The Telecom Regulatory Authority of India (TRAI) has told the Supreme Court that it would reconsider rules imposed last year which require operators to provide financial compensation to customers for dropped calls, on the condition that cellcos instead offer customers an equal number of free calls as an alternative means of compensation. The Economic Times cites Attorney General Mukul Rohatgi as saying that Telenor already has such a policy in place, albeit with the caveat that the free calls can only be used for on-net calls. ‘If the telcos agree that there will be no provisos of any kind and they are ready to give free calls for every call drop to the consumers, then we are open to looking into our regulations penalising them,’ Mr Rohatgi added. The official explained that the watchdog had been left with ‘no other option’ but to penalise cellcos, as operators had refused every other arrangement for compensating customers, including offering free calls and re-crediting timing.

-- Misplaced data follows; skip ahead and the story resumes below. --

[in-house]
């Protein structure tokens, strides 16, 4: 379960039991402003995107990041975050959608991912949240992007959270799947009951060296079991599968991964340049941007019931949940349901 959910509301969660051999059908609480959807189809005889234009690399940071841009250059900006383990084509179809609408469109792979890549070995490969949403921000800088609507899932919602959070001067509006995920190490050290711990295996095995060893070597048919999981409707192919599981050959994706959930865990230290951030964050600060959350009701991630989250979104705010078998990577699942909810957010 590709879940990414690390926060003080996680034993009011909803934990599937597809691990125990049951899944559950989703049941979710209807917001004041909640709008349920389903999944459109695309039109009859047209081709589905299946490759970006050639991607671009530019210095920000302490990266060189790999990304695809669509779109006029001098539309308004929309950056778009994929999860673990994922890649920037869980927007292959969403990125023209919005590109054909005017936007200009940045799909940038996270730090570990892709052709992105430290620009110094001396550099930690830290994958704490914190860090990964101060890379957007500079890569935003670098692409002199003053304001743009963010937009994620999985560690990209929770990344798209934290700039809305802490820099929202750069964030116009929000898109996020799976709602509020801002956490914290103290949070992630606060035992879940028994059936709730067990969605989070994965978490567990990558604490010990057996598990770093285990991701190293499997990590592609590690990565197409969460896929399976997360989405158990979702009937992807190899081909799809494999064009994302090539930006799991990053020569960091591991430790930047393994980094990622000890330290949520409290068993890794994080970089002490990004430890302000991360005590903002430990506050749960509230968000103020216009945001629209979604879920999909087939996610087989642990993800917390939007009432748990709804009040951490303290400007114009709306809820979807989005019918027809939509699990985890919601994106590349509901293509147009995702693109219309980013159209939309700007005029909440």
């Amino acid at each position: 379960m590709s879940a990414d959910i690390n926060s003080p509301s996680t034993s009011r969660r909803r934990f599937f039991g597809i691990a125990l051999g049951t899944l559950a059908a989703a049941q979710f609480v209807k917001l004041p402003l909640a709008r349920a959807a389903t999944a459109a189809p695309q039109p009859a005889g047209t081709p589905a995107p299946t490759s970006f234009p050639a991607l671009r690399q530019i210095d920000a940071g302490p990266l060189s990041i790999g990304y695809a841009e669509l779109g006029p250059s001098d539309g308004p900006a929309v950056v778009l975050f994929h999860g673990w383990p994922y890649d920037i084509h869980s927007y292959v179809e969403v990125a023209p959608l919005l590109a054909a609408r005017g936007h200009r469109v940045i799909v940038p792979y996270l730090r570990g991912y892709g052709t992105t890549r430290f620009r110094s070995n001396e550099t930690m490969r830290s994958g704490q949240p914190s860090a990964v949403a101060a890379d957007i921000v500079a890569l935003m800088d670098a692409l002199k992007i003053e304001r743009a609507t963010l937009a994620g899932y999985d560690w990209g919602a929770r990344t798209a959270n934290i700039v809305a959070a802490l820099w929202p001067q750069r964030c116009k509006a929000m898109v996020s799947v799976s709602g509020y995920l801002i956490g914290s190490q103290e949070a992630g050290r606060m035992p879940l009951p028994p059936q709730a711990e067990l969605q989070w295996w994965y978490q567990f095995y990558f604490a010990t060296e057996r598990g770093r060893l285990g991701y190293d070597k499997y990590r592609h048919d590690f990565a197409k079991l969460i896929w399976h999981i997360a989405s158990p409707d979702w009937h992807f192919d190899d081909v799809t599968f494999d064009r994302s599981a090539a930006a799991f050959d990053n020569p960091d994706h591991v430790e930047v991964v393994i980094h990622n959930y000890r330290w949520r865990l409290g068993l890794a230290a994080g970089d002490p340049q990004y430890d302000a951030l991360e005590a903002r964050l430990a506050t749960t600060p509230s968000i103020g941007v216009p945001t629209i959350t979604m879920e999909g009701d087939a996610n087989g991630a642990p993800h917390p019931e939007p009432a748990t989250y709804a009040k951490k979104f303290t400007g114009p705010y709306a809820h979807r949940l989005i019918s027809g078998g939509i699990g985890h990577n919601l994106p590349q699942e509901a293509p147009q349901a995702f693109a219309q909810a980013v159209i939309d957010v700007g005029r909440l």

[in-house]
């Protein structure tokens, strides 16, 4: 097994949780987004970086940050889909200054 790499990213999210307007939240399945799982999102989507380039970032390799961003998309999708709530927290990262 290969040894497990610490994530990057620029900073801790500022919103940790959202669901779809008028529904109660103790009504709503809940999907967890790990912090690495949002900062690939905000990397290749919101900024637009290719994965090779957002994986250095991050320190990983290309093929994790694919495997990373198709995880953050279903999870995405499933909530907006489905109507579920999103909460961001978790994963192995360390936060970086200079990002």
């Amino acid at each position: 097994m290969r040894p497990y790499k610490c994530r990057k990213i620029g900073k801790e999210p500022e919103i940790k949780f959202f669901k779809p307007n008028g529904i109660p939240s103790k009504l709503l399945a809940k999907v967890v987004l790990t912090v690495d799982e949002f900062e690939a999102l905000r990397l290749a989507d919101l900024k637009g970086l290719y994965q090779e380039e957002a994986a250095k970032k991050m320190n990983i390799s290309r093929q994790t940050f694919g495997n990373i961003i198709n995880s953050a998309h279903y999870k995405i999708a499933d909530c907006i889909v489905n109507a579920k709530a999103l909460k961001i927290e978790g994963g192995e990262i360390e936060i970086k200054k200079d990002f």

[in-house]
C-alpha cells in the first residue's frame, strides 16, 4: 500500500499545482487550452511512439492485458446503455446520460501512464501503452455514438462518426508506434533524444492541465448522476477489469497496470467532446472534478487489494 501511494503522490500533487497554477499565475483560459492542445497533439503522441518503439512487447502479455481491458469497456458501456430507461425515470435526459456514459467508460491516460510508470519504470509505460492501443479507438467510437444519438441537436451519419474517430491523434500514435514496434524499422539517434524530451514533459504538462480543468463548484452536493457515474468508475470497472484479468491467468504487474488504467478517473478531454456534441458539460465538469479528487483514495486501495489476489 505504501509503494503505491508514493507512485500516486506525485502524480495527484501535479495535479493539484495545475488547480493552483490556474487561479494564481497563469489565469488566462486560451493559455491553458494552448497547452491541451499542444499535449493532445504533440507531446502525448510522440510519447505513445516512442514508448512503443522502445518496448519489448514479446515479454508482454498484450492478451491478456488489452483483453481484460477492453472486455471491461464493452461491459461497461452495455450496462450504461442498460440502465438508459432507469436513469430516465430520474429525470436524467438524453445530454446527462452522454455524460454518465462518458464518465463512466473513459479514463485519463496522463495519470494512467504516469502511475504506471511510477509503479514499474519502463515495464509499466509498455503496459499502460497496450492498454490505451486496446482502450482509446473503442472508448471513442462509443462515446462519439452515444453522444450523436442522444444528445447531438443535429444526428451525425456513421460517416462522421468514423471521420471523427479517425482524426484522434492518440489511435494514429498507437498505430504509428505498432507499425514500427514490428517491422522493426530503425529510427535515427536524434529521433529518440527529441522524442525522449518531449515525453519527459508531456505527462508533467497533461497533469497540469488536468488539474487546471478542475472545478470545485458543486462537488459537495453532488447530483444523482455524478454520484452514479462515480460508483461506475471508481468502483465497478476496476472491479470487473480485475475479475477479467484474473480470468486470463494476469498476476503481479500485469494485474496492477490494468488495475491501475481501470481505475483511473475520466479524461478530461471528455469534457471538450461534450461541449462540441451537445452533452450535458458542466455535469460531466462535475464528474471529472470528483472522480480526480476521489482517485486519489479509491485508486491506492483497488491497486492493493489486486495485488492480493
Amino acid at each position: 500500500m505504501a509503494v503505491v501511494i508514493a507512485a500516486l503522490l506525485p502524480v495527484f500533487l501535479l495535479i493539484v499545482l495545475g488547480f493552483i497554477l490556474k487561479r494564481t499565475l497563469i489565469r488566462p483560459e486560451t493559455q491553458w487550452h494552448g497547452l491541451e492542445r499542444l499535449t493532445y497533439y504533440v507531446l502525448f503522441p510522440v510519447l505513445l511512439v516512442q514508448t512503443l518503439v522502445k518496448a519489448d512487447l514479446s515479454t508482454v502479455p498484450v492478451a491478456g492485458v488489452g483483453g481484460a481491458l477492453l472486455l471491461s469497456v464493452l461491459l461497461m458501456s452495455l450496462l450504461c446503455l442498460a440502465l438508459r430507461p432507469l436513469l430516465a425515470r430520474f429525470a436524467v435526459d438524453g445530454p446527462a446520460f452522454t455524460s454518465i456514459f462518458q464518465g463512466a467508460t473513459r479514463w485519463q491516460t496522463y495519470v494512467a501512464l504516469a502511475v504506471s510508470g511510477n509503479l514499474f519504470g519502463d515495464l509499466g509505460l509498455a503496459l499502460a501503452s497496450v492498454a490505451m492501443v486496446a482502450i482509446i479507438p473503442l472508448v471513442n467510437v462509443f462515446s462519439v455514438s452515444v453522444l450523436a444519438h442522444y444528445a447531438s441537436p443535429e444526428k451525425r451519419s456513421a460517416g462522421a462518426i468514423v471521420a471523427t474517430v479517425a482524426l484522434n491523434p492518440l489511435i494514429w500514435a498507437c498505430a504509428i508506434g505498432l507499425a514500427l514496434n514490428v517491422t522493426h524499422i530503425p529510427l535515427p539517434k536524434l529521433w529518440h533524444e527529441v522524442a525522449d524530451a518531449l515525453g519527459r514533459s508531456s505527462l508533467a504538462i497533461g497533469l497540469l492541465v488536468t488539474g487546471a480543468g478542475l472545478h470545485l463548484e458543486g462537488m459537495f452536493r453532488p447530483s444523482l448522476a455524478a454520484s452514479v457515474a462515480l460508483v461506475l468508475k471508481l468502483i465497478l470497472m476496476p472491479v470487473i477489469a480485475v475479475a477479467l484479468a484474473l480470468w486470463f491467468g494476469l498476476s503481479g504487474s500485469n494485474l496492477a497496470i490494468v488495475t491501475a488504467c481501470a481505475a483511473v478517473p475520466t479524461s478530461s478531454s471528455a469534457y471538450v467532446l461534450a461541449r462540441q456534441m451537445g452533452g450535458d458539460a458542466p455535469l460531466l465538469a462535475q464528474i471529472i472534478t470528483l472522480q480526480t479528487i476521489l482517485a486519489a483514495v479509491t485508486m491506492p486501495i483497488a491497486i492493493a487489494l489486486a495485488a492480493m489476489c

As previously reported by TeleGeography’s CommsUpdate, the regulations, which came into effect from 1 January 2016, oblige providers to pay customers INR1 (USD0.015) for each dropped call to a maximum of INR3 per day. Industry bodies the Cellular Operators Association of India (COAI) and the Association of Unified Service Providers of India (AUSPI) challenged the rules, claiming that the TRAI does not have the authority to impose such requirements and warning that it could cost operators upwards of INR30 billion per month. After going through the lower courts, in March the matter was passed to the Supreme Court, which ordered the TRAI not to take any action against the nation’s cellcos until it has ruled on the issue.
For its part the TRAI has accused the nation’s cellcos of failing to invest in their networks to maintain service quality, claiming that they are ‘just interested in filling their coffers.’ On the other hand, mobile providers have stated that the issue is not as widespread as the TRAI has suggested and that where call drops are a problem it is not the fault of the providers, but local authorities. The cellcos complained that the arbitrary sealing of towers in certain cities, most notably Delhi, is limiting its ability to meet quality of service (QoS) standards.